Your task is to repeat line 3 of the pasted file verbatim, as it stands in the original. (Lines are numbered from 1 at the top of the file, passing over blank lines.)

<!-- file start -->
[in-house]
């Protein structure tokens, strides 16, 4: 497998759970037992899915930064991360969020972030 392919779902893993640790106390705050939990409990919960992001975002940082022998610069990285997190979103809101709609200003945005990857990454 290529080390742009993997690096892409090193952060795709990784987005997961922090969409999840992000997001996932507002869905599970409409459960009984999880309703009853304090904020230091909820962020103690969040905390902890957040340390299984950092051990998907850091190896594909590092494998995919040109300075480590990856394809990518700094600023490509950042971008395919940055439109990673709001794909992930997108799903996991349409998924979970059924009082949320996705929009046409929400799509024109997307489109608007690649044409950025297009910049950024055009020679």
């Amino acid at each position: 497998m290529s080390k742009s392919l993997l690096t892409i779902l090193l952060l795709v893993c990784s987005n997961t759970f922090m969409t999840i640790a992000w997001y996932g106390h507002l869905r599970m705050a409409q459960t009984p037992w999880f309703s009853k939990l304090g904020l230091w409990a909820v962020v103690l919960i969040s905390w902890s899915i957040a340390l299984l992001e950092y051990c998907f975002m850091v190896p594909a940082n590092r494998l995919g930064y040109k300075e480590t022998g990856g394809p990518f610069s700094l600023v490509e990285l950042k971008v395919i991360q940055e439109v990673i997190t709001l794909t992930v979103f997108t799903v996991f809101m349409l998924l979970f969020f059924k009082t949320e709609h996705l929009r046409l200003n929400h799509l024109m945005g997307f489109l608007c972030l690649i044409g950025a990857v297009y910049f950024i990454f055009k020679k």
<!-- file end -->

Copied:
């Amino acid at each position: 497998m290529s080390k742009s392919l993997l690096t892409i779902l090193l952060l795709v893993c990784s987005n997961t759970f922090m969409t999840i640790a992000w997001y996932g106390h507002l869905r599970m705050a409409q459960t009984p037992w999880f309703s009853k939990l304090g904020l230091w409990a909820v962020v103690l919960i969040s905390w902890s899915i957040a340390l299984l992001e950092y051990c998907f975002m850091v190896p594909a940082n590092r494998l995919g930064y040109k300075e480590t022998g990856g394809p990518f610069s700094l600023v490509e990285l950042k971008v395919i991360q940055e439109v990673i997190t709001l794909t992930v979103f997108t799903v996991f809101m349409l998924l979970f969020f059924k009082t949320e709609h996705l929009r046409l200003n929400h799509l024109m945005g997307f489109l608007c972030l690649i044409g950025a990857v297009y910049f950024i990454f055009k020679k």